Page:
The tower clock and the carillon formed a memorial for the American engineers who lost their lives in Europe.
The 48 stars on the dial of the clock (green arrow on the tower picture) and the same number of bells of the carillon symbolised the then number of American States. At this level we can also see the automatic carillon that uses only six bells. The little drum triggers the bells by jerking some hammers and every quarter the 'Reuzegom' melody can be heard. The drum has no little holes in it so it cannot be 'reprogrammed' to play a different tune. After 75 years this melody is to Louvain what the Big Ben melody is to London. Albeit nothing has happened to it like in that Albeit not as exciting as in Captain Scarlet episode.
The library and carillon were inaugurated on the Fourth of July in 1928.
When the new library burned again during the second World War on the 16th of May 1940, the tower and carillon were miraculously spared. After 1945, sadly, the instrument started to fall into decay.

When American carrionneur Margo Halsted visited she was shocked to find the carillon in a dilapidated state. She rallied support and in 1983 the instrument was thoroughly renovated and was enlarged to 63 bells. Sixteen bells were made redundant, but can now be heard in the Sint-Jan-de-Doperkerk every half hour. All bells weigh around 35 tons. Only the carillon of the Romboutstower in Mechelen is heavier.
Since that time, it is considered one of the most beautiful carillons of the world. It is praised because of its warm sound of the base bells. The 32 heaviest bells were made in England by Gillett & Johnston. The other 31 were cast by Eijsbouts in Asten in 1983.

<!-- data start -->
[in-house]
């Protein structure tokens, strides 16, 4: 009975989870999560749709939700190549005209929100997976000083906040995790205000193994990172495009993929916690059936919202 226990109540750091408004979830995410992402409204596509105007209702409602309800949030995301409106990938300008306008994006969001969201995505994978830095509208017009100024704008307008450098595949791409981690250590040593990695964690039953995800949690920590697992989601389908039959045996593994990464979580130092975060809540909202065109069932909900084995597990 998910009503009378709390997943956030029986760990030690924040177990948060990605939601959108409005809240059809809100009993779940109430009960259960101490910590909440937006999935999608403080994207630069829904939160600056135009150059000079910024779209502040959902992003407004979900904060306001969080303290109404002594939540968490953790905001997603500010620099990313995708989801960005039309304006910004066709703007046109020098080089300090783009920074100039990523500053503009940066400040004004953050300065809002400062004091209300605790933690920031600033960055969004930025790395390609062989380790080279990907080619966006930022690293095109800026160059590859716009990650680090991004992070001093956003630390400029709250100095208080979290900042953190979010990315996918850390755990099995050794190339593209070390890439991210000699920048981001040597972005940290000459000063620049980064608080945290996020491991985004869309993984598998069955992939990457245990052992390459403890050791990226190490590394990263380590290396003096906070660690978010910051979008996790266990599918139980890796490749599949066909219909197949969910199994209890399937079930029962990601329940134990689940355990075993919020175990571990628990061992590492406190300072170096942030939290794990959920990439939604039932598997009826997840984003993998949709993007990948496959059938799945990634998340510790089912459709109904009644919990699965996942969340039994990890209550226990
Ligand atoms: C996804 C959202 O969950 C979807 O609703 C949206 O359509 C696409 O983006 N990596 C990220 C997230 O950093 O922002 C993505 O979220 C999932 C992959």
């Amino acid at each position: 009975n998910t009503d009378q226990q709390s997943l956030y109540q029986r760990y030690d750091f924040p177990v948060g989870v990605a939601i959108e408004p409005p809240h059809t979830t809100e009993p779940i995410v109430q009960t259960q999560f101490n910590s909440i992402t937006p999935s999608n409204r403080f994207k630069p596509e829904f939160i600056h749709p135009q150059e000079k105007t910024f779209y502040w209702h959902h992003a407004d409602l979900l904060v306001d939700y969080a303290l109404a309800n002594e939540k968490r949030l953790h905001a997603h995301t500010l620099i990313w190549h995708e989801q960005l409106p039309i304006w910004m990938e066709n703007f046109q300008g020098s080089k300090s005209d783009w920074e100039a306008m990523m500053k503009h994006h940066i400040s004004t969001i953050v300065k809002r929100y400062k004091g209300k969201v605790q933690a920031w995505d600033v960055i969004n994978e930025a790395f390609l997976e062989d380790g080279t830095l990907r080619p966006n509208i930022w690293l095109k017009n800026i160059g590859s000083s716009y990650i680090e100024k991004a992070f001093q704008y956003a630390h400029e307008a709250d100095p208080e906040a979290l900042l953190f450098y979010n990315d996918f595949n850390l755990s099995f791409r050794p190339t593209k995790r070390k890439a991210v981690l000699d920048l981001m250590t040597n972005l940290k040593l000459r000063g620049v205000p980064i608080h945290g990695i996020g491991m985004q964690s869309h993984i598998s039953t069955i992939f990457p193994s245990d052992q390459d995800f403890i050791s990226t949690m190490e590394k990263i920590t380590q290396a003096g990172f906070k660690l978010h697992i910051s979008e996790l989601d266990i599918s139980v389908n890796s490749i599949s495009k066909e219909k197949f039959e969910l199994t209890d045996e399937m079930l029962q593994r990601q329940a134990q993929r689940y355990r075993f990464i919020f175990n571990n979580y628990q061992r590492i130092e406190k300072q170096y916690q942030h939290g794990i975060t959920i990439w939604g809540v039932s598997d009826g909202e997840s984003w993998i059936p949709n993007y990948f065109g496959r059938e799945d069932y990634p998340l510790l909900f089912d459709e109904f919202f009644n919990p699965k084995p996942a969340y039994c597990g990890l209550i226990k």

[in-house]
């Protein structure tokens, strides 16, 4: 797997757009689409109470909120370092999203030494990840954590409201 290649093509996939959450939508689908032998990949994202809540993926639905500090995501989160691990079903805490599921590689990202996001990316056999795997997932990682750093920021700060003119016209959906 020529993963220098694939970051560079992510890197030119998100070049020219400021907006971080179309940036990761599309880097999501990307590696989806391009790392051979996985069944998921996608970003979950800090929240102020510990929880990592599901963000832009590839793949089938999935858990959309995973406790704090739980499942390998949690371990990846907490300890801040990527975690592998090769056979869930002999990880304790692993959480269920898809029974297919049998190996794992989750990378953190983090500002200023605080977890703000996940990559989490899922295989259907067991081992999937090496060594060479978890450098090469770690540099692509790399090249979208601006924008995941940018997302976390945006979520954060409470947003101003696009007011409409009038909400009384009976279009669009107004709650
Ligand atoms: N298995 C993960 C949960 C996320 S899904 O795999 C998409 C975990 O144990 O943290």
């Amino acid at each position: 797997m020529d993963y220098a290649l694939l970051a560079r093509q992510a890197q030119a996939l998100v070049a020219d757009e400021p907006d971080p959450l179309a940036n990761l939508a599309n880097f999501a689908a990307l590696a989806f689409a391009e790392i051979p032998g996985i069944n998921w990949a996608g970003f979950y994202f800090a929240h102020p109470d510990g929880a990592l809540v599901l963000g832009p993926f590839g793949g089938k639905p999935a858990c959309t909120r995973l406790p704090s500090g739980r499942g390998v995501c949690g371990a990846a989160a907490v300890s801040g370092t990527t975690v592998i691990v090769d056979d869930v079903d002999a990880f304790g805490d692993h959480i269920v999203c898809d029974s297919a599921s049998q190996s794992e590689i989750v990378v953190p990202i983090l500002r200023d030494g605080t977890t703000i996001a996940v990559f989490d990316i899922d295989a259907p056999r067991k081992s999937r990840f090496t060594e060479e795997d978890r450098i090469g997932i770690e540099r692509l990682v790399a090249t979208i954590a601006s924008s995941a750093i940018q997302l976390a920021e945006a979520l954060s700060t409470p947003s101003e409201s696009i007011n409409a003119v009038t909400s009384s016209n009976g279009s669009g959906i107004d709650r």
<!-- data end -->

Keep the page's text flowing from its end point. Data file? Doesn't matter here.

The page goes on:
I visited the carillon last Thursday.
It was absolutely brilliant.
There were two other visitors, a South African and an American lady.

Together with the carillonneur, or should I say carillonneuse, An Lommelen, we ascended the winding staircase of the bell tower. It got colder as we climbed the 289 steps to reach the level where the clavier sits.
It was already pitch dark when we reached the balcony overlooking the city (red arrow on the tower picture). What a view. I must come back in spring when I can see everything during sunset.
As we turned round, we saw the enormous Liberty Bell of Louvain behind us. It weighs a whopping 7 Tons.
Unlike its Philadelphian counterpart, it does not have an epic crack.
The bourdon has an inscription on the front:

This Carillon in memory of the engineers of the United States of America who gave their lives in the service of their country and its allies in The Great War 1914-1918

Bell º4's message of peace to the world reads in translation:

My sounds reveal the changes of life
I sing about fortune in good and bad days
Let there be peace and understanding on earth
This is my wish to you all from this tower

We resumed our climb to the clavier. A very narrow staircase, or should I say sturdy ladder, led us to a trap door and we gained access to the clavier, a small floor just above the Liberty and other big bells (blue arrow on the tower picture). Through another little hatch pulled ajar we could see the smaller bells above us.